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Fig. 7

(a) Arrival speed of the wave front as it travel through chains of 50-particles of different materials (Table 1). Numerical results (lines) are compared with experiments (markers) for the particle’s velocity measured by the laser vibrometer in the 40th particle. Solid lines represent the arrival speeds in uniform chains. Dashed lines show the same results for dimer chains. (b) Numerical results showing the local wave speed as it travel through the 50-particles chains, normalized by the wave speed bound given in Eq. (10).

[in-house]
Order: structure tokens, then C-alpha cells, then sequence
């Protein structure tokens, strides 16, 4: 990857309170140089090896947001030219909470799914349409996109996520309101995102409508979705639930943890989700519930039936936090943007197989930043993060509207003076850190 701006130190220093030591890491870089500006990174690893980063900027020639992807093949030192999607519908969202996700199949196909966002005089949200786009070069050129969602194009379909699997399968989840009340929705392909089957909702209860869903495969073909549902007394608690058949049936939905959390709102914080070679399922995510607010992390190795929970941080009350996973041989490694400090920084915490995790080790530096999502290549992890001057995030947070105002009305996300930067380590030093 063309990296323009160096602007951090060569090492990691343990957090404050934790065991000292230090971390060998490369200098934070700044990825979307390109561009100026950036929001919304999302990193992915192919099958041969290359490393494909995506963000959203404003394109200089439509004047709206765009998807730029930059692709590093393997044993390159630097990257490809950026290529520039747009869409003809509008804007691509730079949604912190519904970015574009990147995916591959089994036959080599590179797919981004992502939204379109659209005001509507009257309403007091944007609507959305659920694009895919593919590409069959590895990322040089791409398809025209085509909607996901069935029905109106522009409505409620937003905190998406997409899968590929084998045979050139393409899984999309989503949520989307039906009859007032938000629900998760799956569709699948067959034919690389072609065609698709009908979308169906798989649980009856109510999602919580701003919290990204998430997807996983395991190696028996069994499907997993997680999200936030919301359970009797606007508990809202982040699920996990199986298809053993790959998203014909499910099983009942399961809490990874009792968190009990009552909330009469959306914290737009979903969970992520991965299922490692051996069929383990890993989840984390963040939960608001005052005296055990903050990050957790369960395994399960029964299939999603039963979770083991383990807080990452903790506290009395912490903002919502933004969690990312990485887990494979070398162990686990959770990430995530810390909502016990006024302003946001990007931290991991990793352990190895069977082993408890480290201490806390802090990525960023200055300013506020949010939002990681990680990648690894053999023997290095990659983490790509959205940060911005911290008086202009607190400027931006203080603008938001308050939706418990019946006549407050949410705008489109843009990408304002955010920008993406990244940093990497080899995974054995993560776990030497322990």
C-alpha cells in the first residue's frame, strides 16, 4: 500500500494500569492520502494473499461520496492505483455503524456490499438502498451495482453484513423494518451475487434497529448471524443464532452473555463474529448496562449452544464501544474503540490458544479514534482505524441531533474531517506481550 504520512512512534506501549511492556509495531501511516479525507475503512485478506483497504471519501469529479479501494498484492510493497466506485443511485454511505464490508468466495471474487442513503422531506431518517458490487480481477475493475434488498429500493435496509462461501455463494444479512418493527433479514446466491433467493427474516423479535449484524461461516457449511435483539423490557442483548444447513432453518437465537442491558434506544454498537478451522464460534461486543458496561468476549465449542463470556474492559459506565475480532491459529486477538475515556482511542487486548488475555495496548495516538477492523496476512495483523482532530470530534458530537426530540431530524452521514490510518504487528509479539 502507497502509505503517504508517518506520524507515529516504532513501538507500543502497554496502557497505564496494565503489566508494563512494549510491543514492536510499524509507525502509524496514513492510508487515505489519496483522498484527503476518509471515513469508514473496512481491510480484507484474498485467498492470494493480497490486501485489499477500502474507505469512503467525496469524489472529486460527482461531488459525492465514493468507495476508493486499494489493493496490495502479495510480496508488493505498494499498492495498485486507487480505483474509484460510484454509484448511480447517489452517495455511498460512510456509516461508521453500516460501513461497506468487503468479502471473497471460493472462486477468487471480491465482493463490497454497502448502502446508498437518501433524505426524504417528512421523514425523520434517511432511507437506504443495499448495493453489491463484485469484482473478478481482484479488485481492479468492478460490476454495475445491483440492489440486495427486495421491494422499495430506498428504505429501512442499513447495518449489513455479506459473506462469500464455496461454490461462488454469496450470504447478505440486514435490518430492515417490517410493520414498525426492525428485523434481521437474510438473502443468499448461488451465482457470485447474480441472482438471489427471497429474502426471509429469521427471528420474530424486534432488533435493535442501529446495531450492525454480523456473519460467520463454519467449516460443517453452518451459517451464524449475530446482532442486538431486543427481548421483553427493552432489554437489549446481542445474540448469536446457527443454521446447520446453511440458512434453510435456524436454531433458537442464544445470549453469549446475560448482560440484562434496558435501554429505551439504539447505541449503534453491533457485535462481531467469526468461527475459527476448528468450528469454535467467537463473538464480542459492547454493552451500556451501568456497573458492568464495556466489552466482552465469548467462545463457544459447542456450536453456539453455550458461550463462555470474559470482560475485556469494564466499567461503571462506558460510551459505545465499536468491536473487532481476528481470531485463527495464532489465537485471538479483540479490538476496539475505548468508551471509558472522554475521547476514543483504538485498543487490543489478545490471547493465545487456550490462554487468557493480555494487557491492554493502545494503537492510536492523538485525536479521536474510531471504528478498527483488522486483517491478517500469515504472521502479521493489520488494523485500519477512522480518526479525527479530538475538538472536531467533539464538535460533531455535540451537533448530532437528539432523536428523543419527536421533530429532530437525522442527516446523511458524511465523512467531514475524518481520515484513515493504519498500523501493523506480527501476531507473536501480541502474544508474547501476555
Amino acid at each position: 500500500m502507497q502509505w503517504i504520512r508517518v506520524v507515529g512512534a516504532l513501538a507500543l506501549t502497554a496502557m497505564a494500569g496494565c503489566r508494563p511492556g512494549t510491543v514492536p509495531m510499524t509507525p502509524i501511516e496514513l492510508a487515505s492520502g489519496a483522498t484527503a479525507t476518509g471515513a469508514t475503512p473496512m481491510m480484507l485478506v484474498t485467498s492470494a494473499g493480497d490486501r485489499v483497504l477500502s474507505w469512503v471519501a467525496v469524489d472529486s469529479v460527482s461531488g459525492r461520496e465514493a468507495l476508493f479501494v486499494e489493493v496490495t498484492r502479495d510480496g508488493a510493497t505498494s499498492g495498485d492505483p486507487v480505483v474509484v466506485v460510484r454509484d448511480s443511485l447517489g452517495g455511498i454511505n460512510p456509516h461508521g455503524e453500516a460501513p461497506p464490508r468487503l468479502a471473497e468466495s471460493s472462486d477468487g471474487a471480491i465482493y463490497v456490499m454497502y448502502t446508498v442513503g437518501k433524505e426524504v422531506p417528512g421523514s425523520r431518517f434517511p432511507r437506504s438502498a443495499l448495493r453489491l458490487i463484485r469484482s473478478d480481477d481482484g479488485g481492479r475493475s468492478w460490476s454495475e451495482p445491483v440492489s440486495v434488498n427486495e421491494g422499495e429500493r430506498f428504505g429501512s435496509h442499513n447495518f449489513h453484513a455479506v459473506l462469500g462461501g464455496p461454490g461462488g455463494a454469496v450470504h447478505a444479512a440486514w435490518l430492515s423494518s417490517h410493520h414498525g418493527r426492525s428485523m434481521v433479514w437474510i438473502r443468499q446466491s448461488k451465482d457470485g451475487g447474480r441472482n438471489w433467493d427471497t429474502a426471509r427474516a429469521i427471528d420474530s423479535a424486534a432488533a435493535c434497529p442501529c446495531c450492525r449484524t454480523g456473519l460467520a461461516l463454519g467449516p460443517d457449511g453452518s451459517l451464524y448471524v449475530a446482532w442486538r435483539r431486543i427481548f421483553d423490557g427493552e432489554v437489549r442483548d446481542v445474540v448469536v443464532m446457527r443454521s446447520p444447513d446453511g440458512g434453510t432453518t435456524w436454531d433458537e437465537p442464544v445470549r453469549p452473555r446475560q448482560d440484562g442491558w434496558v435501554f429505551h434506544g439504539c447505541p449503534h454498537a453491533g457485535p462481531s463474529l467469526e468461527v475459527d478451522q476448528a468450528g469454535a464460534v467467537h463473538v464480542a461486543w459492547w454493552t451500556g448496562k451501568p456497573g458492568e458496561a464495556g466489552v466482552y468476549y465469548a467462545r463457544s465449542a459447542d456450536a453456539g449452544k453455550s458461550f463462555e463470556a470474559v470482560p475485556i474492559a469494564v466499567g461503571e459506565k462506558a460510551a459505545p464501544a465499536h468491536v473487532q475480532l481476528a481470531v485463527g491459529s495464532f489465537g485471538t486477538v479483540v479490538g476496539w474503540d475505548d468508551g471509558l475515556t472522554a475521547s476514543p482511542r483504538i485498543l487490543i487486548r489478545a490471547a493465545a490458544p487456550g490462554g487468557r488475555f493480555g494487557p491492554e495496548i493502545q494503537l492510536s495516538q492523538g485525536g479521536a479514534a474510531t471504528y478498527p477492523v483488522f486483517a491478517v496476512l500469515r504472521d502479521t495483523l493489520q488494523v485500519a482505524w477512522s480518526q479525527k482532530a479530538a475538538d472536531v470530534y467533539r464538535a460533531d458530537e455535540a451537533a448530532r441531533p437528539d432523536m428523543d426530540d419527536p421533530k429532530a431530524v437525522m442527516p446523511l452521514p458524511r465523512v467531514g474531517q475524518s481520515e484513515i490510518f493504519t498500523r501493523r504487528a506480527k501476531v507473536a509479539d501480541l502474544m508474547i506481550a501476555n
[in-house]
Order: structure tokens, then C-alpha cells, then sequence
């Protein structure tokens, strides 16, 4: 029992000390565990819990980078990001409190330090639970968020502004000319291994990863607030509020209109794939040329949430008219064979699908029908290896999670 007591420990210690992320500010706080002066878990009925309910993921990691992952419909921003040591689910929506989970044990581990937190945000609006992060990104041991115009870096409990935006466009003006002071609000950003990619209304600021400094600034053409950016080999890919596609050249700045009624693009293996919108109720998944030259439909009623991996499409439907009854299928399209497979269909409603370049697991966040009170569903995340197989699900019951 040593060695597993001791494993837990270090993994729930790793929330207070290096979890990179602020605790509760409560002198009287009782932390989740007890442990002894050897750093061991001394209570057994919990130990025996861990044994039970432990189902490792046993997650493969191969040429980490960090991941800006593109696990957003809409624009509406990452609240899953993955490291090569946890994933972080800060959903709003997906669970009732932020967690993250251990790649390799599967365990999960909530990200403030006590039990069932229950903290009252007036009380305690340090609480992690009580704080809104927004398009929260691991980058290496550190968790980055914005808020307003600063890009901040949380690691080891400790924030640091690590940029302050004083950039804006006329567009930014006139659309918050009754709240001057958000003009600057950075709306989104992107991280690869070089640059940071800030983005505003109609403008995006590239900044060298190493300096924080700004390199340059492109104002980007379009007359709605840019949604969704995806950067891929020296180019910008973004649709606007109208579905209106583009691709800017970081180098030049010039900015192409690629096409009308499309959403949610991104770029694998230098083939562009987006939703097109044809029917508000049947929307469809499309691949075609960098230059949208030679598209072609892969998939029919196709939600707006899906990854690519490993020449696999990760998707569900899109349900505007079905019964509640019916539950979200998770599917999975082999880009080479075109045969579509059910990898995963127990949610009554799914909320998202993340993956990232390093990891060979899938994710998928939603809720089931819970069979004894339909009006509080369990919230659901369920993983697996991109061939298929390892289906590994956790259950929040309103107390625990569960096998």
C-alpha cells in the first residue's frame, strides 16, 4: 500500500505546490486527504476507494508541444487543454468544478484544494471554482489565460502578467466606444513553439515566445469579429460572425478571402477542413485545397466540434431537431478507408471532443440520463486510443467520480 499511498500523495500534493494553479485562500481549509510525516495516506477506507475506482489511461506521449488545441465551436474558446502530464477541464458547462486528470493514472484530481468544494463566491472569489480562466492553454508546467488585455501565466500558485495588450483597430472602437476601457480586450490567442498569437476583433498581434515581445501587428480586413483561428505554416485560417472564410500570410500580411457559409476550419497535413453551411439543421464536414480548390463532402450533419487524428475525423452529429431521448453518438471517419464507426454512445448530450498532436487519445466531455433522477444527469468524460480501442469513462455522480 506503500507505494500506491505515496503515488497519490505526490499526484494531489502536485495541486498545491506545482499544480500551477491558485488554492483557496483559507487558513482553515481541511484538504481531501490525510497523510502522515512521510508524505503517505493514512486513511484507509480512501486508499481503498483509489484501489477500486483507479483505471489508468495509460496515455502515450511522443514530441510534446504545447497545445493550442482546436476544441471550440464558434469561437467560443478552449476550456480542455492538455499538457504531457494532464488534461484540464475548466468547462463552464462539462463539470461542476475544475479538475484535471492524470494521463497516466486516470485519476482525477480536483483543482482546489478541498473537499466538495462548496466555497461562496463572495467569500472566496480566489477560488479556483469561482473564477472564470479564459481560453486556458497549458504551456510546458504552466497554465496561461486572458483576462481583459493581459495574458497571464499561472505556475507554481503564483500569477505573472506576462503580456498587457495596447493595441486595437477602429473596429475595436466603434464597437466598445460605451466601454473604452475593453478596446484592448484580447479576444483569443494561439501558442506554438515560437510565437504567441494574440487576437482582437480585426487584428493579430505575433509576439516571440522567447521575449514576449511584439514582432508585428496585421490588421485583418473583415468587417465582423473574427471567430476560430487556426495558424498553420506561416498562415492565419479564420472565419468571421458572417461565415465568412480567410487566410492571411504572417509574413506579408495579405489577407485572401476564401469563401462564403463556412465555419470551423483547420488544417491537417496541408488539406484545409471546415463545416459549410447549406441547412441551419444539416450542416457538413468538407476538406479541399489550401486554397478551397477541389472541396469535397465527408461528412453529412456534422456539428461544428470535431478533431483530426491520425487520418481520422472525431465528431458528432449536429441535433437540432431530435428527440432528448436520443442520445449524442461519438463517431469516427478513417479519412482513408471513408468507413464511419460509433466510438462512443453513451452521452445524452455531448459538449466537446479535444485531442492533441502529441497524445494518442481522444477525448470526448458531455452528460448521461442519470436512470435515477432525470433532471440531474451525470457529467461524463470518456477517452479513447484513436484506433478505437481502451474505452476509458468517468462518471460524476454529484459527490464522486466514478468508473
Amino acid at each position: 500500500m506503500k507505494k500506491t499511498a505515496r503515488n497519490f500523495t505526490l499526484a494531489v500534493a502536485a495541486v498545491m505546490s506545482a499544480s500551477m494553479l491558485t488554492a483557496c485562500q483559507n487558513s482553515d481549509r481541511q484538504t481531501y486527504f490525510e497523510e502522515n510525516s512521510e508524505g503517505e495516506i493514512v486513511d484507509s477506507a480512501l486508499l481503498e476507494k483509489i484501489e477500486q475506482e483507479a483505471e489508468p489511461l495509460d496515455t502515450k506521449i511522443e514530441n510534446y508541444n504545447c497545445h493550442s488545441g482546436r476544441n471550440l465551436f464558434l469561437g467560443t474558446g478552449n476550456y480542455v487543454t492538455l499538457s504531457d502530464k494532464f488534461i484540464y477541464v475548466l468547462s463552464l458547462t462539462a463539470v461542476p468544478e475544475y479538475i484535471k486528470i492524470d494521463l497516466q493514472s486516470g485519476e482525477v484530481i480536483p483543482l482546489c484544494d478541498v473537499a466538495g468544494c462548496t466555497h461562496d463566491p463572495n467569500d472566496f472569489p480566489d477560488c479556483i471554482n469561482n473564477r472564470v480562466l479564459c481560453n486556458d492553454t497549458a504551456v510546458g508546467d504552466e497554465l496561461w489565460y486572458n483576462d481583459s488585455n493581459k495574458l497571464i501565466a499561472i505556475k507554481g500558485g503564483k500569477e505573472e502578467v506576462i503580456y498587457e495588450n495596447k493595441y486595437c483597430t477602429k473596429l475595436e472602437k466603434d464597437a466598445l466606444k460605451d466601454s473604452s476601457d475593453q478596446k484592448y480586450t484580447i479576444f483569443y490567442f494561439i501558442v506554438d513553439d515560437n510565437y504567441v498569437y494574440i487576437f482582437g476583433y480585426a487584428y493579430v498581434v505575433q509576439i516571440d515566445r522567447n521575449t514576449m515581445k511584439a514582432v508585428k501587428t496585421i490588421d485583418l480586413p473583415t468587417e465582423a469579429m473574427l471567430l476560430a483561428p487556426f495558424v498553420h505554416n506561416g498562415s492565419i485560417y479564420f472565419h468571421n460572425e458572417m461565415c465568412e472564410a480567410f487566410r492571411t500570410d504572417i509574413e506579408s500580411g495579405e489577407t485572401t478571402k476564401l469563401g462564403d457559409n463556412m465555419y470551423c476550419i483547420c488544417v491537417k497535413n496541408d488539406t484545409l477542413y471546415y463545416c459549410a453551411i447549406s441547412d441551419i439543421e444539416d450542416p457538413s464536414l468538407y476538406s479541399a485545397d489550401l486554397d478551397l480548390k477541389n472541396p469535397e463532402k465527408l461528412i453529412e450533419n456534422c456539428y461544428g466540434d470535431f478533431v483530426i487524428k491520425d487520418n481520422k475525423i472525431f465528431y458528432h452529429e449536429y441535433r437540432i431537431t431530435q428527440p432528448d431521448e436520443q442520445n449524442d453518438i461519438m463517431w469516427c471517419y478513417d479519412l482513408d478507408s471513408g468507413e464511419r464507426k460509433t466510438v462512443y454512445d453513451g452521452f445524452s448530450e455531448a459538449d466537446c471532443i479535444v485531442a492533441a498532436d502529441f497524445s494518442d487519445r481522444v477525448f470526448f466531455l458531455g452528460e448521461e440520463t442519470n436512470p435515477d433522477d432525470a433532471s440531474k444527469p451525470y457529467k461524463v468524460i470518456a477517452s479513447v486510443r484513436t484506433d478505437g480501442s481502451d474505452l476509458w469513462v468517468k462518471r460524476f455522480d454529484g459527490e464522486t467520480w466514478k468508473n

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Fig. 8

Surface plot relating the maximum wave front speed as a function of the linear stiffness of the contact and the average density of the constituent particles, calculated using Eq. (10). Markers and stems show locations of uniform chains of particles with materials listed in Table 1 (blue, circle markers), alternating dimers of those materials (red, triangle markers), and engineered particles such as heavy core aluminum and hollow tungsten carbide (black, square markers).